This week’s House of Commons debate on adult social care is a much-needed opportunity to focus on shoring up the nation’s fragile care and support system and tackling the crisis in social care.
Ahead of today's opposition day debate about social care, VODG (Voluntary Organisations Disability Group is warning that the Government has yet to deliver a firm strategy for social care.
VODG has long voiced concerns about how successive governments have failed to adequately fund the sector. A recent VODG report described how millions of people may lose support. True Costs: Why we cannot ignore the failure in social care funding outlines challenges faced by voluntary sector providers of adult social care including:
- Increasing demand for services.
- Rising costs of providing services.
- Workforce recruitment and retention problems.
Meanwhile, adult social care savings have totalled £6.3bn since 2010, according to the Association of Directions of Adult Social Services. Additional funding, such as the Improved Better Care Fund and the Adult Social Care Precept is inadequate. Other pressures include the introduction of the National Living Wage (NLW) and Brexit, which has the potential to create much instability (90,000 or 7% of adult social care jobs in England are filled by EU workers).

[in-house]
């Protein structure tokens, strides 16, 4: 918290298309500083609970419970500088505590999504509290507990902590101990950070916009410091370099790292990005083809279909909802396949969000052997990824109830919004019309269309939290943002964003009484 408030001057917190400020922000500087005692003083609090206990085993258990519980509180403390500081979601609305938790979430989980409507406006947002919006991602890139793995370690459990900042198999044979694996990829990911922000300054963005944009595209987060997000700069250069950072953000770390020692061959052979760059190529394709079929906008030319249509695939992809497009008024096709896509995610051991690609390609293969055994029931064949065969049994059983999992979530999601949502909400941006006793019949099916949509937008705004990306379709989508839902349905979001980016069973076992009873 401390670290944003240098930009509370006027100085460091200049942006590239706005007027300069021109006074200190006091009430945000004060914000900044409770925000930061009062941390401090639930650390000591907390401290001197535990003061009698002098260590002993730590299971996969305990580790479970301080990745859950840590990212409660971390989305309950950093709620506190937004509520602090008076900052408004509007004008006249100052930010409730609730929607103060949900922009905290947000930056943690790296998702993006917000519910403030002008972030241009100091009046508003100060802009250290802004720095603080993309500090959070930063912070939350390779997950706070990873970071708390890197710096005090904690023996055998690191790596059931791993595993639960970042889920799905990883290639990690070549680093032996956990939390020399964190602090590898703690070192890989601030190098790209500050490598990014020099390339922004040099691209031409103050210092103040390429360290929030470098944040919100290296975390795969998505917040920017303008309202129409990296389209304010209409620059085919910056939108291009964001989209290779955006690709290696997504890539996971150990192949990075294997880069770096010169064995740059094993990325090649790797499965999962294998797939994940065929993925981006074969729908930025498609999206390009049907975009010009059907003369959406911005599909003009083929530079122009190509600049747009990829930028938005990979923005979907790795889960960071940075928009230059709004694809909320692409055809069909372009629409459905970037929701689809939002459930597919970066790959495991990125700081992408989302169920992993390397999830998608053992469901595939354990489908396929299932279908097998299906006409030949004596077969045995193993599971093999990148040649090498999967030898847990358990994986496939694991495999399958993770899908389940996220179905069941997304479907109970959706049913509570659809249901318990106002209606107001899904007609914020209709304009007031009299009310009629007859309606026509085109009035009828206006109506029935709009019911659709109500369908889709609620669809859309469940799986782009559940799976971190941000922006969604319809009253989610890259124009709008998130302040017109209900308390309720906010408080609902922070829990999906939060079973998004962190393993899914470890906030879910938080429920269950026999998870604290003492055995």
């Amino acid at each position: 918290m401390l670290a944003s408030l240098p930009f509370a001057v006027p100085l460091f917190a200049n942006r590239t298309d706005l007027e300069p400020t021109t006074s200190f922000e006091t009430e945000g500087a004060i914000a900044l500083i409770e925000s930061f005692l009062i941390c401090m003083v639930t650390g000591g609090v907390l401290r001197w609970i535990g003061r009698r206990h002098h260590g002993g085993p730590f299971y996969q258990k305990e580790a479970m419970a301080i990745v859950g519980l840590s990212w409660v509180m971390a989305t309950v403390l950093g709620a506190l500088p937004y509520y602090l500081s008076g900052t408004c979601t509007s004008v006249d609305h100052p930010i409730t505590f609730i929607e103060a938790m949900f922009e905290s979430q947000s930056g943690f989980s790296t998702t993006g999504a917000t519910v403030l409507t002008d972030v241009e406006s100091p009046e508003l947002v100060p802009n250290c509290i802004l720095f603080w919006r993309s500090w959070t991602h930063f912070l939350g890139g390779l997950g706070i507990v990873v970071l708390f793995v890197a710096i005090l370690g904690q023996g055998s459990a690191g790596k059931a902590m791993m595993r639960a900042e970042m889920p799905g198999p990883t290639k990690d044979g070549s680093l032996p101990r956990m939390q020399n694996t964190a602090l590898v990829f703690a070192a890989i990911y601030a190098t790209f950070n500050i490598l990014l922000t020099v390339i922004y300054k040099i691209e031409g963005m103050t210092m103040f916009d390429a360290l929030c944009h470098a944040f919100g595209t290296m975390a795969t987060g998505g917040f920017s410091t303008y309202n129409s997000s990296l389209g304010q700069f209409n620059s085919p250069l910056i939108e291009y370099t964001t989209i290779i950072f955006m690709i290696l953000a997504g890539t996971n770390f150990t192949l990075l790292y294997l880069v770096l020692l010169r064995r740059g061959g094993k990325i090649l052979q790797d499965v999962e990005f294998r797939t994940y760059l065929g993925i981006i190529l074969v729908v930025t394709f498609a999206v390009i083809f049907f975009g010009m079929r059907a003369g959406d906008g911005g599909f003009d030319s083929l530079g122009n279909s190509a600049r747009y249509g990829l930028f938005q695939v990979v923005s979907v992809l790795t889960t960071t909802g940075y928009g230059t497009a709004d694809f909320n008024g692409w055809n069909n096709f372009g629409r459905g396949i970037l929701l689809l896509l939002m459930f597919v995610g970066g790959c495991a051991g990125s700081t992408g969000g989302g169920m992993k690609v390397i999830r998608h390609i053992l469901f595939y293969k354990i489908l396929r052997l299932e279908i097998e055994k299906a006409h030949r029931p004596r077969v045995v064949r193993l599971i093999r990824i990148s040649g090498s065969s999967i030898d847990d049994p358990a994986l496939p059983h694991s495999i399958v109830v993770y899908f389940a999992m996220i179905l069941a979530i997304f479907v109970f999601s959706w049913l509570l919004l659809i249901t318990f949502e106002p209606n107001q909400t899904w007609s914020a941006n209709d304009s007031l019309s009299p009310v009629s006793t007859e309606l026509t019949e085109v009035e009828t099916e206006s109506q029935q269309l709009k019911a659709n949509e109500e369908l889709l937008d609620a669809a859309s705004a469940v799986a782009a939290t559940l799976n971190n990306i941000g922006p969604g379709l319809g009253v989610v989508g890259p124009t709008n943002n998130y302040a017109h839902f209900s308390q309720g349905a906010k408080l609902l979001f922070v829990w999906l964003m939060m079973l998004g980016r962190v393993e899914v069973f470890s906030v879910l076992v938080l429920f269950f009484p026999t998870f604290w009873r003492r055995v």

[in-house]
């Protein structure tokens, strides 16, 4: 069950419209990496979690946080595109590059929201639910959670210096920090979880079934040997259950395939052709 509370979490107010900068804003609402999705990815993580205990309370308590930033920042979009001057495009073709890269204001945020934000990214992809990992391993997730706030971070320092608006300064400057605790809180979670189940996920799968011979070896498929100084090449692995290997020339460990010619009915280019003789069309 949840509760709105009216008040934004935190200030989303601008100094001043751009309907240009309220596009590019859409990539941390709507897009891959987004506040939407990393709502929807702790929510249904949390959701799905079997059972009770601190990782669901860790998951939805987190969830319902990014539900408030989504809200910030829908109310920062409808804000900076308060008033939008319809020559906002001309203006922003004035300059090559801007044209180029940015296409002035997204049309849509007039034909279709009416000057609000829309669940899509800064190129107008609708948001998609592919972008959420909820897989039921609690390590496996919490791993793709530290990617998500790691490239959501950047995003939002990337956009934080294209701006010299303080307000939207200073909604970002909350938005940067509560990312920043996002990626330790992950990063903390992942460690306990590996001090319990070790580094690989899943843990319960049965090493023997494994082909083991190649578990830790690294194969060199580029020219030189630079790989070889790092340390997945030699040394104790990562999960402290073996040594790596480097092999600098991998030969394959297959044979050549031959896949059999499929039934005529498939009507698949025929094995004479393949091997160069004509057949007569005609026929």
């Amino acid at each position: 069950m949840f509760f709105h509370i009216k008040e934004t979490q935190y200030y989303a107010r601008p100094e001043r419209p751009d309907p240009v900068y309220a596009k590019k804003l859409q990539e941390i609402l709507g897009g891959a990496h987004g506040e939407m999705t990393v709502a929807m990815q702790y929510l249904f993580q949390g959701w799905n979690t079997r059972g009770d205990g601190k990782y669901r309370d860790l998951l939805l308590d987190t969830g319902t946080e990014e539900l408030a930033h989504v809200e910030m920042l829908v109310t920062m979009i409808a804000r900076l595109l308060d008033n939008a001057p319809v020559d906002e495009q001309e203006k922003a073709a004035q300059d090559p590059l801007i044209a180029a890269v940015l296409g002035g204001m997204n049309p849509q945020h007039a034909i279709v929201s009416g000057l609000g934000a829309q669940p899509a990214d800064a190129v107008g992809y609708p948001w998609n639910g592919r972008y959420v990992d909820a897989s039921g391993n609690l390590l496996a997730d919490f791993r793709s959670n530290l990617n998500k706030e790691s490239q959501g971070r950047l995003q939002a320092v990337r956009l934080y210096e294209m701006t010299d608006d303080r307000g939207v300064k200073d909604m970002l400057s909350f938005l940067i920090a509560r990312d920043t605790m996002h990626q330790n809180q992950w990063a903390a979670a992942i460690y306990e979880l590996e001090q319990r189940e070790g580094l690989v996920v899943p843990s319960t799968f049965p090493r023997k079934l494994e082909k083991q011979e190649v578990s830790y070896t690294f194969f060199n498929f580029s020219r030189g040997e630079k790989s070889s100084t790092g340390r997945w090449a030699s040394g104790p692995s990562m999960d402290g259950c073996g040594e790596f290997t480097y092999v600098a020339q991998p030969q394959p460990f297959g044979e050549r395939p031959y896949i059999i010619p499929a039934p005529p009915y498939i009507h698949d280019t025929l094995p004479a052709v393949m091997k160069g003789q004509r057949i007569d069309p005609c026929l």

In addition, the retrospective requirement to provide national minimum/living wage back pay to sleep-in shift workers for up to six years would ruin many providers, says VODG. Despite the government extending the suspension of minimum wage enforcement in the social care sector, many significant concerns remain.
VODG Chief Executive, Dr Rhidian Hughes said, 'We’re on the cusp of what feels like a perfect storm for adult social care and VODG is frustrated at the absence of a permanent solution to guarantee our sector’s future. Social care is struggling with year-on-year reductions in funding alongside other worrying developments, such as the impact of Brexit and the threat of a huge back pay bill for organisations providing vital sleep-support.
'For voluntary sector care providers, the impact of budget cuts is greater because the majority of people we help are publicly-funded. We need a firm, forward-thinking strategy to protect social care and those who rely on it.'